were these efforts that the Secretary of
the Treasury requested and obtained
copies to send abroad for the purPose of
strengthening the creditiof the Govern
ment. These were widely. read in En- ,
gland, and to sh9w theirf appreciation of
his merits as a financial authority, the
Cobden Club elected him an honorary
member without any reference to his views
on any other subject—as they also cleated
Sumner, Adams, Garrison, and othe'r em
inent Americans. General Garfield's
views on the tariff have been equally well
expressed. He made speeches in 1868,
1870 and in 1878 which attracted wide
attention, and showed that no man in
Congress has been more faithful to the
interests of American industry than he.
He - vies Instrumental in defeating the
Wood free-trade tariff bill in thelast-Con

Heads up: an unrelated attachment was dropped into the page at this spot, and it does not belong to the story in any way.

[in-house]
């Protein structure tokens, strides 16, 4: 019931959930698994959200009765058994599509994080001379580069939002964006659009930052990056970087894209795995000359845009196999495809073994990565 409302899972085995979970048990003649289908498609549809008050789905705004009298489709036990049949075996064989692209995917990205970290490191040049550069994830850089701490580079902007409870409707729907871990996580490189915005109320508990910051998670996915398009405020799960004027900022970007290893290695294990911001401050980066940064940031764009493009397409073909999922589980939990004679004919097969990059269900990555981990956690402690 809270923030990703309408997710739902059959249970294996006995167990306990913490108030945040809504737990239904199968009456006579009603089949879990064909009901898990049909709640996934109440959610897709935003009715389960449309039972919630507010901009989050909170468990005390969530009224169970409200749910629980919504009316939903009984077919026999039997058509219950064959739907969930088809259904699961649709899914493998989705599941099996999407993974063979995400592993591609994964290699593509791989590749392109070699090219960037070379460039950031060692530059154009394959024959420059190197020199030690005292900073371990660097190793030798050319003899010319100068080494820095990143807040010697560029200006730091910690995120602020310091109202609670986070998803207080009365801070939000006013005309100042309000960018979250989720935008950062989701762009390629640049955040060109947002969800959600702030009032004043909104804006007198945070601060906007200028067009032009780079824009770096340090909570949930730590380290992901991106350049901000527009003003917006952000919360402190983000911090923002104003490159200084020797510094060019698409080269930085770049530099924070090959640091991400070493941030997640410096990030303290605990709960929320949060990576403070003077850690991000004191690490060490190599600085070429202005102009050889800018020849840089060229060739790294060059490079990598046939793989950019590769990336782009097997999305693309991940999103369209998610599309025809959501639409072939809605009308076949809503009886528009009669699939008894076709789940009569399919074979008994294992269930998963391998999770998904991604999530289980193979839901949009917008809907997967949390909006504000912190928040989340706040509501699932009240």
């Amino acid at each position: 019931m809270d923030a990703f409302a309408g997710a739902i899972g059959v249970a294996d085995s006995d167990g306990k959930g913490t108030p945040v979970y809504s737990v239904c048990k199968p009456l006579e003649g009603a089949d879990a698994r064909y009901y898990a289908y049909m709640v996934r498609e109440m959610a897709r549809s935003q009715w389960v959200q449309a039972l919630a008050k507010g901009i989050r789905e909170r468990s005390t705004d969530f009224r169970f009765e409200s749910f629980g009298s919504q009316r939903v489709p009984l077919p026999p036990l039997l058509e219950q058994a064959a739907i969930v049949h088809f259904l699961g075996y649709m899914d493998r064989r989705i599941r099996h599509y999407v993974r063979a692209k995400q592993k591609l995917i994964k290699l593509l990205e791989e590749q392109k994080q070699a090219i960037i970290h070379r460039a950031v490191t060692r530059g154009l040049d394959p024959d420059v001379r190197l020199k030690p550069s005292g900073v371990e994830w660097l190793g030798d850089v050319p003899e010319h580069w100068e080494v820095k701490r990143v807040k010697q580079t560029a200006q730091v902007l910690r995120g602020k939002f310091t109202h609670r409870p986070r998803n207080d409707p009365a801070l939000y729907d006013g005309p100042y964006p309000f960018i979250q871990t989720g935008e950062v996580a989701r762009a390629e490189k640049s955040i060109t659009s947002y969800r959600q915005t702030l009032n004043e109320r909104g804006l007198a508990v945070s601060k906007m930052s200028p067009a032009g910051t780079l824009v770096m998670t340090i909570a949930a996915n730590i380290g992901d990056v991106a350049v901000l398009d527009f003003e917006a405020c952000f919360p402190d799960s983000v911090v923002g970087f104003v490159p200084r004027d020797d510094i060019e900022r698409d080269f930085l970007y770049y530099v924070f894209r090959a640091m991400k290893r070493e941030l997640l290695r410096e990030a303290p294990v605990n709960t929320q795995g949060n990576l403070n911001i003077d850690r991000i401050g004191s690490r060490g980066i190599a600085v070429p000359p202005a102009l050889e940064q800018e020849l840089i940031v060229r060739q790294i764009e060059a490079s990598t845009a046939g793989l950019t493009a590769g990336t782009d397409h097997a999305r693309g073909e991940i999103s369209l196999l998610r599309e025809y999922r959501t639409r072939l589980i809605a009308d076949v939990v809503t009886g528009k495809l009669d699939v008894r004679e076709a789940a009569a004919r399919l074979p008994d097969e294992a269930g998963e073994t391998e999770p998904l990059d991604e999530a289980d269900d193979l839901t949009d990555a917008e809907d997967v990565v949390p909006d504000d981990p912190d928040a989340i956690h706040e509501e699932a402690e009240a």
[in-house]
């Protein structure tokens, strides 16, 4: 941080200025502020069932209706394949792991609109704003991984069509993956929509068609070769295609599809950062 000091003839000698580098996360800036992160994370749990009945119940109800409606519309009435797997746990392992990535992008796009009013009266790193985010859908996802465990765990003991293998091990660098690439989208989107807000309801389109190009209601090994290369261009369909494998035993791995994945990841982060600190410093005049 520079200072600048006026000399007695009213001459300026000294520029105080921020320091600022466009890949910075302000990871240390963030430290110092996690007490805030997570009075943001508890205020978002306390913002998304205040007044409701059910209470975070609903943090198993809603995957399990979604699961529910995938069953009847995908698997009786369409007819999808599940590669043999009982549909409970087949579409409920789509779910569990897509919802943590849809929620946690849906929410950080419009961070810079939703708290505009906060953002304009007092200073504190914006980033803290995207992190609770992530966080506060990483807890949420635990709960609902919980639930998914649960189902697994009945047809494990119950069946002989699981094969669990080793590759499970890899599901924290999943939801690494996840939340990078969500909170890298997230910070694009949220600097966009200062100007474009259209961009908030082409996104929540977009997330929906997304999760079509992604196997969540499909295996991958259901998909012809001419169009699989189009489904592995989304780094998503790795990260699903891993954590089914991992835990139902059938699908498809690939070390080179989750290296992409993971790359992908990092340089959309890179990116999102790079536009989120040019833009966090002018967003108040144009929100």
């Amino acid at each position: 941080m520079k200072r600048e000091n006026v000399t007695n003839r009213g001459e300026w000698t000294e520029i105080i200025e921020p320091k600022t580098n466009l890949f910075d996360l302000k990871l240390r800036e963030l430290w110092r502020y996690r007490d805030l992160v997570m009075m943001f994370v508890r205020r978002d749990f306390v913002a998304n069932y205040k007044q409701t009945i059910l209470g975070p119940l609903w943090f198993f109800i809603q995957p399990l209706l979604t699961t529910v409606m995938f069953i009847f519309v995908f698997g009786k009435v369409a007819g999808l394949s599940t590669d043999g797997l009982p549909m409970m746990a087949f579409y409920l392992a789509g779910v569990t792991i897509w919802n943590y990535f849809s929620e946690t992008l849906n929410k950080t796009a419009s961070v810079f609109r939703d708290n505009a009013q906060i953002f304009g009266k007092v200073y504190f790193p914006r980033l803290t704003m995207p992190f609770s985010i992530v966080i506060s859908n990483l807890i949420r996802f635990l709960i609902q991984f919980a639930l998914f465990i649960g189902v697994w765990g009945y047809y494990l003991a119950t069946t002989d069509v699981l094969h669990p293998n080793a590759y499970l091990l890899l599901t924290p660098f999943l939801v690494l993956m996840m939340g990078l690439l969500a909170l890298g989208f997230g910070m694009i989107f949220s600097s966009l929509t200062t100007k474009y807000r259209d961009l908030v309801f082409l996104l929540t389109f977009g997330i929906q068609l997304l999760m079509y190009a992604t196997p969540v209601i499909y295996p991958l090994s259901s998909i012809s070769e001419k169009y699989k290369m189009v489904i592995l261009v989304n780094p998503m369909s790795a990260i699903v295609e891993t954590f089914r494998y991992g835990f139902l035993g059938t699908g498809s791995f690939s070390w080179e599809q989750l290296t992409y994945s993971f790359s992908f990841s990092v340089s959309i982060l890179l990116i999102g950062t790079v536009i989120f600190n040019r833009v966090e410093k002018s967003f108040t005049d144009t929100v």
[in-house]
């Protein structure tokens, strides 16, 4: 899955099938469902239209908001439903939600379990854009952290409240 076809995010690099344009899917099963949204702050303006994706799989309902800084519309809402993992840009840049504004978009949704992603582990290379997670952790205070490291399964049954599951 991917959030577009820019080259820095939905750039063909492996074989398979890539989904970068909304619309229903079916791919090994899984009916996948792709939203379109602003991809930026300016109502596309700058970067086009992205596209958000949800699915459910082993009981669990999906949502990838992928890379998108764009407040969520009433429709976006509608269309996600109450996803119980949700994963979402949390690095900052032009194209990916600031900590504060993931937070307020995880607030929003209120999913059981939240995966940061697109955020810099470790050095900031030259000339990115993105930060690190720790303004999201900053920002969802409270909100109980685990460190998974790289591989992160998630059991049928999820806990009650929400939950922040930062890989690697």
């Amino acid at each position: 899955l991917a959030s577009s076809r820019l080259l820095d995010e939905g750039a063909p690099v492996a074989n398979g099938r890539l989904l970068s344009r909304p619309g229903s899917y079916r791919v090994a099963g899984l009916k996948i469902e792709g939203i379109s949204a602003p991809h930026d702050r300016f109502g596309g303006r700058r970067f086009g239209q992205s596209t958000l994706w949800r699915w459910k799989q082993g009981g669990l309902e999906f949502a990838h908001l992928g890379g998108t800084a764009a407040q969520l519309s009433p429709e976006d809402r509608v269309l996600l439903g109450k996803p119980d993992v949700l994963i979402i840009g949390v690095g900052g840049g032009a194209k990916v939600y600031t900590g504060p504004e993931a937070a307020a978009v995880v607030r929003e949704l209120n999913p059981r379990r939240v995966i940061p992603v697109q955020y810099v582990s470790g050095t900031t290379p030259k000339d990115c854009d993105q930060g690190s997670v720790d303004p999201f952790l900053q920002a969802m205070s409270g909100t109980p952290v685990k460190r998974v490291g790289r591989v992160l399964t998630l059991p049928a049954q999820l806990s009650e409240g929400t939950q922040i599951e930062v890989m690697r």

grin, and has been consistently opposed
to all rinkering - of the laws against our
- STATE NEWS.
A ' A CORONER'S jury in Tioga county
found. that a man who had bung him
seltdied of " self-immolation."
_ BRADFORD, McKean county, is to
have a new lock-up, and the people
of that place are celebrate the- event.
THE number of oil-producing. wells
in the Bradford field was estimated
at 5,000 on the Ist day of Novem
JOHN RALTz, a miner was injured
in Cross Creek slope, near Hazelton,
on, Saturday, and died soon after
REV. A. Fun; a well-known Ger
man minister, died in Bath, North
aMpton county, on Saturday in his
DR. JESE3fIAII ELSWORTH, a prom
inent physician and drag dealer of
Corry, died in, that place on Thurs
day of old age.
HON. NATHAN KIMBLE, Of i Will
iamsport, is talked of as the succes.
sor of the late George D. Jackson in
the State Senate.
CORA DESIOND, of Silverlyville,
near Oil City, fell into *tub of boil.